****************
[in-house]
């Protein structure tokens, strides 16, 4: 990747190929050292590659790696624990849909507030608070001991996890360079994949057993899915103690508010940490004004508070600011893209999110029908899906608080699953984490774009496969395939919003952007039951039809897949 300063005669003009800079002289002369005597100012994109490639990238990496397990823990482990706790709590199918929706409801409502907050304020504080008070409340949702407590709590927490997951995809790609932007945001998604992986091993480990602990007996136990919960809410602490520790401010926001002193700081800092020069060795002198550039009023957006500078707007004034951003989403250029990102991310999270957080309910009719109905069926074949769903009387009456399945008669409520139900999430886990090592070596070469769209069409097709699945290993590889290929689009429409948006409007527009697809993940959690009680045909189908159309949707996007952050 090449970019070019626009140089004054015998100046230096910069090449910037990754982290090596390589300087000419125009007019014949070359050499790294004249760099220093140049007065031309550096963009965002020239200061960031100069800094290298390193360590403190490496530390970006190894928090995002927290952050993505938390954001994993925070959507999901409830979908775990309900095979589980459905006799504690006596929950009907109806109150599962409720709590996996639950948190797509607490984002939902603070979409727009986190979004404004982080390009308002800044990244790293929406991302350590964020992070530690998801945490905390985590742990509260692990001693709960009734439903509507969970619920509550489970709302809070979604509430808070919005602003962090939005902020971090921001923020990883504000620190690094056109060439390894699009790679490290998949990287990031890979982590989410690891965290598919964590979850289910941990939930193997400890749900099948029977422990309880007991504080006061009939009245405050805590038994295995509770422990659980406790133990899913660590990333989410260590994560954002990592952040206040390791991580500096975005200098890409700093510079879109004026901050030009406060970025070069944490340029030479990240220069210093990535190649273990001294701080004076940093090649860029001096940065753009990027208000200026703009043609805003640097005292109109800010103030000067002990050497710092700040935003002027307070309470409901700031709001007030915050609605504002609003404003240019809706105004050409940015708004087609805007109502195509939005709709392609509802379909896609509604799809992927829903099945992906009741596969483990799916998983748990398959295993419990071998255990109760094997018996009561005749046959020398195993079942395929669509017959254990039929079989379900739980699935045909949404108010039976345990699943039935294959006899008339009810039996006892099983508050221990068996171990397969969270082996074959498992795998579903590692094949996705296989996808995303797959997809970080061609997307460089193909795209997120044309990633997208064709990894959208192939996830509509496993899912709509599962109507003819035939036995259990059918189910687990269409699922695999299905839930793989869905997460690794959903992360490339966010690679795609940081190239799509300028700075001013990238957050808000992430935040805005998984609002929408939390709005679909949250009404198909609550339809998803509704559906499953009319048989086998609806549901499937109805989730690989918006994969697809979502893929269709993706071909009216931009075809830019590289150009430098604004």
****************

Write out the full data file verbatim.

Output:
[in-house]
């Protein structure tokens, strides 16, 4: 990747190929050292590659790696624990849909507030608070001991996890360079994949057993899915103690508010940490004004508070600011893209999110029908899906608080699953984490774009496969395939919003952007039951039809897949 300063005669003009800079002289002369005597100012994109490639990238990496397990823990482990706790709590199918929706409801409502907050304020504080008070409340949702407590709590927490997951995809790609932007945001998604992986091993480990602990007996136990919960809410602490520790401010926001002193700081800092020069060795002198550039009023957006500078707007004034951003989403250029990102991310999270957080309910009719109905069926074949769903009387009456399945008669409520139900999430886990090592070596070469769209069409097709699945290993590889290929689009429409948006409007527009697809993940959690009680045909189908159309949707996007952050 090449970019070019626009140089004054015998100046230096910069090449910037990754982290090596390589300087000419125009007019014949070359050499790294004249760099220093140049007065031309550096963009965002020239200061960031100069800094290298390193360590403190490496530390970006190894928090995002927290952050993505938390954001994993925070959507999901409830979908775990309900095979589980459905006799504690006596929950009907109806109150599962409720709590996996639950948190797509607490984002939902603070979409727009986190979004404004982080390009308002800044990244790293929406991302350590964020992070530690998801945490905390985590742990509260692990001693709960009734439903509507969970619920509550489970709302809070979604509430808070919005602003962090939005902020971090921001923020990883504000620190690094056109060439390894699009790679490290998949990287990031890979982590989410690891965290598919964590979850289910941990939930193997400890749900099948029977422990309880007991504080006061009939009245405050805590038994295995509770422990659980406790133990899913660590990333989410260590994560954002990592952040206040390791991580500096975005200098890409700093510079879109004026901050030009406060970025070069944490340029030479990240220069210093990535190649273990001294701080004076940093090649860029001096940065753009990027208000200026703009043609805003640097005292109109800010103030000067002990050497710092700040935003002027307070309470409901700031709001007030915050609605504002609003404003240019809706105004050409940015708004087609805007109502195509939005709709392609509802379909896609509604799809992927829903099945992906009741596969483990799916998983748990398959295993419990071998255990109760094997018996009561005749046959020398195993079942395929669509017959254990039929079989379900739980699935045909949404108010039976345990699943039935294959006899008339009810039996006892099983508050221990068996171990397969969270082996074959498992795998579903590692094949996705296989996808995303797959997809970080061609997307460089193909795209997120044309990633997208064709990894959208192939996830509509496993899912709509599962109507003819035939036995259990059918189910687990269409699922695999299905839930793989869905997460690794959903992360490339966010690679795609940081190239799509300028700075001013990238957050808000992430935040805005998984609002929408939390709005679909949250009404198909609550339809998803509704559906499953009319048989086998609806549901499937109805989730690989918006994969697809979502893929269709993706071909009216931009075809830019590289150009430098604004």